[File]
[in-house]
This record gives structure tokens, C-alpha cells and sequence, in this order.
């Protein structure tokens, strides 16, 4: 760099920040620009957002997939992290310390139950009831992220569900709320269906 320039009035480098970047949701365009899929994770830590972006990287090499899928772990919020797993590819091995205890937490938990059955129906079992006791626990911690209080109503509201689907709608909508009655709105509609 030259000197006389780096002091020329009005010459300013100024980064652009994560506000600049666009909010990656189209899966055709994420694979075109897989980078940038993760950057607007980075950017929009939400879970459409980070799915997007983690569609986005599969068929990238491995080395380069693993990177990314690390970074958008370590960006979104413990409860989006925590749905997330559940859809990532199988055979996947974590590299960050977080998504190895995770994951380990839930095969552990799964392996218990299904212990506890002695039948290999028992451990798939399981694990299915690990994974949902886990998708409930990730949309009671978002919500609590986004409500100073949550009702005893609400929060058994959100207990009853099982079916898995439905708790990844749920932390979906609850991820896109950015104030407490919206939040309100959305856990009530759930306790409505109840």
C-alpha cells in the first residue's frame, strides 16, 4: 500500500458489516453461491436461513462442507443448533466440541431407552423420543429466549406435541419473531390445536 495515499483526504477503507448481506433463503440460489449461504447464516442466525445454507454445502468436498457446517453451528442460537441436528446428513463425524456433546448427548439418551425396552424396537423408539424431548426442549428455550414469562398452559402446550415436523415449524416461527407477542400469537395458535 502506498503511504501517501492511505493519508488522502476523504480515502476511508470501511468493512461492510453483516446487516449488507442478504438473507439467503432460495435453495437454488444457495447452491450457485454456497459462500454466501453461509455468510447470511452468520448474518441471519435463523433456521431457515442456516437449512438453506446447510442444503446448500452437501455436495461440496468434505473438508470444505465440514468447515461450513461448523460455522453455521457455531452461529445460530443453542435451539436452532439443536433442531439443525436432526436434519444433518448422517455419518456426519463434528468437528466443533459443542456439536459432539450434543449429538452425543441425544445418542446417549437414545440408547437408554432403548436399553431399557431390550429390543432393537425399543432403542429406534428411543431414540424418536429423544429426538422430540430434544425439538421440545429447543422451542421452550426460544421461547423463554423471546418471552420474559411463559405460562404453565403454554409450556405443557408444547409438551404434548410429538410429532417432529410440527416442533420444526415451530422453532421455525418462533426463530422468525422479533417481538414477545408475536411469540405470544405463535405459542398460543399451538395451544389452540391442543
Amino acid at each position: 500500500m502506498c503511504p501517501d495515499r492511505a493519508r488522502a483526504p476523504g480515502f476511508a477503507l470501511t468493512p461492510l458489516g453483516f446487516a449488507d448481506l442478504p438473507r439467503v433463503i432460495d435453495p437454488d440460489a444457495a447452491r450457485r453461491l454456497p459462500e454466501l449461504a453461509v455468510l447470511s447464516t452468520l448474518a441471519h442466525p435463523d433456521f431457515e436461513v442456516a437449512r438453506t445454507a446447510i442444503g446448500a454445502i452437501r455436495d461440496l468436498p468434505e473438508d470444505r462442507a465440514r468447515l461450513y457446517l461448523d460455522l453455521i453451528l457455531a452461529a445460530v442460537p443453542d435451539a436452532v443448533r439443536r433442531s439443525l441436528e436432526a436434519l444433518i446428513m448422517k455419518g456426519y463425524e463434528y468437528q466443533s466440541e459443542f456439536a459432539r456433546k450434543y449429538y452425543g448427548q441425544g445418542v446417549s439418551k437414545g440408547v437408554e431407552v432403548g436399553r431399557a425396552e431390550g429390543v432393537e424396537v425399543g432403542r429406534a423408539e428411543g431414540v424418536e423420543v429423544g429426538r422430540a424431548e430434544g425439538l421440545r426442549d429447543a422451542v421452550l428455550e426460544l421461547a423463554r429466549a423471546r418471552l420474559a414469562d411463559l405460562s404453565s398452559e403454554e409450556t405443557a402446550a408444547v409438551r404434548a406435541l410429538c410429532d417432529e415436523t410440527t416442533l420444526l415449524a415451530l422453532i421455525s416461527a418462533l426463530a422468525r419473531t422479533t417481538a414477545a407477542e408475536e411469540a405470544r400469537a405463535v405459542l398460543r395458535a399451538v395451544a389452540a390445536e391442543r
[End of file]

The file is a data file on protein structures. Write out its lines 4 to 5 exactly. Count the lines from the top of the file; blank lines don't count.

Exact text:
C-alpha cells in the first residue's frame, strides 16, 4: 500500500458489516453461491436461513462442507443448533466440541431407552423420543429466549406435541419473531390445536 495515499483526504477503507448481506433463503440460489449461504447464516442466525445454507454445502468436498457446517453451528442460537441436528446428513463425524456433546448427548439418551425396552424396537423408539424431548426442549428455550414469562398452559402446550415436523415449524416461527407477542400469537395458535 502506498503511504501517501492511505493519508488522502476523504480515502476511508470501511468493512461492510453483516446487516449488507442478504438473507439467503432460495435453495437454488444457495447452491450457485454456497459462500454466501453461509455468510447470511452468520448474518441471519435463523433456521431457515442456516437449512438453506446447510442444503446448500452437501455436495461440496468434505473438508470444505465440514468447515461450513461448523460455522453455521457455531452461529445460530443453542435451539436452532439443536433442531439443525436432526436434519444433518448422517455419518456426519463434528468437528466443533459443542456439536459432539450434543449429538452425543441425544445418542446417549437414545440408547437408554432403548436399553431399557431390550429390543432393537425399543432403542429406534428411543431414540424418536429423544429426538422430540430434544425439538421440545429447543422451542421452550426460544421461547423463554423471546418471552420474559411463559405460562404453565403454554409450556405443557408444547409438551404434548410429538410429532417432529410440527416442533420444526415451530422453532421455525418462533426463530422468525422479533417481538414477545408475536411469540405470544405463535405459542398460543399451538395451544389452540391442543
Amino acid at each position: 500500500m502506498c503511504p501517501d495515499r492511505a493519508r488522502a483526504p476523504g480515502f476511508a477503507l470501511t468493512p461492510l458489516g453483516f446487516a449488507d448481506l442478504p438473507r439467503v433463503i432460495d435453495p437454488d440460489a444457495a447452491r450457485r453461491l454456497p459462500e454466501l449461504a453461509v455468510l447470511s447464516t452468520l448474518a441471519h442466525p435463523d433456521f431457515e436461513v442456516a437449512r438453506t445454507a446447510i442444503g446448500a454445502i452437501r455436495d461440496l468436498p468434505e473438508d470444505r462442507a465440514r468447515l461450513y457446517l461448523d460455522l453455521i453451528l457455531a452461529a445460530v442460537p443453542d435451539a436452532v443448533r439443536r433442531s439443525l441436528e436432526a436434519l444433518i446428513m448422517k455419518g456426519y463425524e463434528y468437528q466443533s466440541e459443542f456439536a459432539r456433546k450434543y449429538y452425543g448427548q441425544g445418542v446417549s439418551k437414545g440408547v437408554e431407552v432403548g436399553r431399557a425396552e431390550g429390543v432393537e424396537v425399543g432403542r429406534a423408539e428411543g431414540v424418536e423420543v429423544g429426538r422430540a424431548e430434544g425439538l421440545r426442549d429447543a422451542v421452550l428455550e426460544l421461547a423463554r429466549a423471546r418471552l420474559a414469562d411463559l405460562s404453565s398452559e403454554e409450556t405443557a402446550a408444547v409438551r404434548a406435541l410429538c410429532d417432529e415436523t410440527t416442533l420444526l415449524a415451530l422453532i421455525s416461527a418462533l426463530a422468525r419473531t422479533t417481538a414477545a407477542e408475536e411469540a405470544r400469537a405463535v405459542l398460543r395458535a399451538v395451544a389452540a390445536e391442543r